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Francisco Lindor's Big Day Highlights Status as MLB's Most Overlooked Star

Zachary D. Rymer@zachrymerMLB Lead WriterJune 26, 2016

Cleveland Indians' Francisco Lindor rounds the bases after a solo home run during the first inning of a baseball game against the Detroit Tigers, Saturday, June 25, 2016, in Detroit. (AP Photo/Carlos Osorio)
Carlos Osorio/Associated Press

There's a shortstop in the American League who has all the qualities of a superstar. He's very young, very charismatic and very skilled at hitting, baserunning and fielding.

Carlos Correa? Good guess. Xander Bogaerts? Another good guess. Manny Machado when he's not playing third base? Yet another good guess. 

But if you guessed Francisco Lindor, congratulations! That might mean you can read a headline. Either that, or you're giving Lindor the kind of attention that seemingly few others are giving him.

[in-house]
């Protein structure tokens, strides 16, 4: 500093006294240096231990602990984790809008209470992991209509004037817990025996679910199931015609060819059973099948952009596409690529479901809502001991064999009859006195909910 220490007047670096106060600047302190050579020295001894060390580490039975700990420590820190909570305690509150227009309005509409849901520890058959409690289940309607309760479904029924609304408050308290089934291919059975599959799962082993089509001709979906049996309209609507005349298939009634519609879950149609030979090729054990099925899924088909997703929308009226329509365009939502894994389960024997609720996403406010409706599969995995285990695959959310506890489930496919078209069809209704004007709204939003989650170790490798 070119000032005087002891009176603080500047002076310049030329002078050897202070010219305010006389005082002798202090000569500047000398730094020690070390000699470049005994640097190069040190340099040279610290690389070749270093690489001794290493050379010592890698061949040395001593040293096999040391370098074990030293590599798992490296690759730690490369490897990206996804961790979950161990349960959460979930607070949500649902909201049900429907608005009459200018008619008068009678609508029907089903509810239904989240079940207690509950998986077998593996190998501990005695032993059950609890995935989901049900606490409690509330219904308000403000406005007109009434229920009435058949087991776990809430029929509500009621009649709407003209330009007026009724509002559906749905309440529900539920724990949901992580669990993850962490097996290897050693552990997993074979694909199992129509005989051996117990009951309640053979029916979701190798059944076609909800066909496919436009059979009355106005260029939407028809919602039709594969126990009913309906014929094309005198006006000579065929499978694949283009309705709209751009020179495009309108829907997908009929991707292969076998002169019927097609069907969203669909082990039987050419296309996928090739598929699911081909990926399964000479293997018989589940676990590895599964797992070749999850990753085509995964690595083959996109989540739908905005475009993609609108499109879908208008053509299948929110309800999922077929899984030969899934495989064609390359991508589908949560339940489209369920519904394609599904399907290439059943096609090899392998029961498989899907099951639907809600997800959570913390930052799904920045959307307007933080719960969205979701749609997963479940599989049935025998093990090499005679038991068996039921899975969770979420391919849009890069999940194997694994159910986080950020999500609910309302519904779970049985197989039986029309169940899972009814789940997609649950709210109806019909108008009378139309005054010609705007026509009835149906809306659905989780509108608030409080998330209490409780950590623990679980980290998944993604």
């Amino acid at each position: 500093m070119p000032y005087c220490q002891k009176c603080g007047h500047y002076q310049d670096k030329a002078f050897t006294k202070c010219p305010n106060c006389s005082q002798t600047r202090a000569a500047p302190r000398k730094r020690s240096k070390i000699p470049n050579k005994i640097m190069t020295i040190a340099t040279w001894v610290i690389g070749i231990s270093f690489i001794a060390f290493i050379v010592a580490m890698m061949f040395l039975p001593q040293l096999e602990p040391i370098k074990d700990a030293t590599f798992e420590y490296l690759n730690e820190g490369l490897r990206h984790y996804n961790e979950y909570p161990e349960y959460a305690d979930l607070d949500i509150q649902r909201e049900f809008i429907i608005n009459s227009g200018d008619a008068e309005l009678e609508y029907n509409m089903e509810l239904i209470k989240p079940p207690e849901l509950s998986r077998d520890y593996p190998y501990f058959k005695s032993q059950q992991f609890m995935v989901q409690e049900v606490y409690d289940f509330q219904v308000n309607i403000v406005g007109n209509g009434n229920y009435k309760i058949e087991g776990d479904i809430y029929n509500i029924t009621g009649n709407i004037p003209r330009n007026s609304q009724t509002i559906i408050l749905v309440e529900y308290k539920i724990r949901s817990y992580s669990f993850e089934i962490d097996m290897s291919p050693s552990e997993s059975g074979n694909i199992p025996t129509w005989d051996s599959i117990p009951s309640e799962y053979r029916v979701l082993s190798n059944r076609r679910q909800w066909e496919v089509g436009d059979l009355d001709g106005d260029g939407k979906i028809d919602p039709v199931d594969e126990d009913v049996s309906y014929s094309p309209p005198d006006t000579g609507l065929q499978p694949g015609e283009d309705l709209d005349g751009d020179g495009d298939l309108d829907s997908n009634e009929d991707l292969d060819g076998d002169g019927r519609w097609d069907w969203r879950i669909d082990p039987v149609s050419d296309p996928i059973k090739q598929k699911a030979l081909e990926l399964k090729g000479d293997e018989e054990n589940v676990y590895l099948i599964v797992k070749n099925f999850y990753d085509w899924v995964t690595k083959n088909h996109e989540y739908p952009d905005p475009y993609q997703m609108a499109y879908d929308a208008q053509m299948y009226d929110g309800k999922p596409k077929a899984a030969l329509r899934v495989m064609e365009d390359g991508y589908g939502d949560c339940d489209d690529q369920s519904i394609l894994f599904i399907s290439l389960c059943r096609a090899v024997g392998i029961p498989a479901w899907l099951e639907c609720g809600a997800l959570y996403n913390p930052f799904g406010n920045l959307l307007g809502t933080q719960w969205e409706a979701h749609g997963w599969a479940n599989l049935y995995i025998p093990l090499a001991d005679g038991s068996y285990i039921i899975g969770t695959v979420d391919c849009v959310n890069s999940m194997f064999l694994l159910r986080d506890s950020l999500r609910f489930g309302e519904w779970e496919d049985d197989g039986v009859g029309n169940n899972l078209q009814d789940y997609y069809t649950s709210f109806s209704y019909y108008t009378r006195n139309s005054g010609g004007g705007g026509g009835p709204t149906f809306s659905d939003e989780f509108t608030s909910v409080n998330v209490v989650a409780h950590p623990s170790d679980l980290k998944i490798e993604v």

He's been as big a reason as any for why the Cleveland Indians find themselves atop the AL Central, and he continued the trend in the club's eighth straight win Saturday. As Carlos Carrasco spearheaded a 6-0 win over the Detroit Tigers with a four-hit shutout, Lindor led the Tribe's offense with a pair of home runs. 

Feast thine eyes on his second, a solo shot in the eighth that effectively put the game out of reach:

"I think it's my first multi-homer game ever," Lindor said afterward, per Kyle Beery of MLB.com. "I don't think I even did it in the minor leagues."

Whatever the case, the 22-year-old now has 10 home runs on the season. That goes with a .306 average, an .837 OPS and 12 stolen bases on one side of the ball. On the other side, Lindor's glove and arm have already made his personal highlight reel a feature-length spectacle.

All this looks similar to a rookie breakthrough that nearly won Lindor the AL Rookie of the Year in 2015. If that was Lindor's star turn, what we're seeing this year deserves to be called his superstar turn.

And yet, you'd never know it from looking at the people's favorite American League shortstops. If the latest All-Star voting update is any indication, the masses prefer: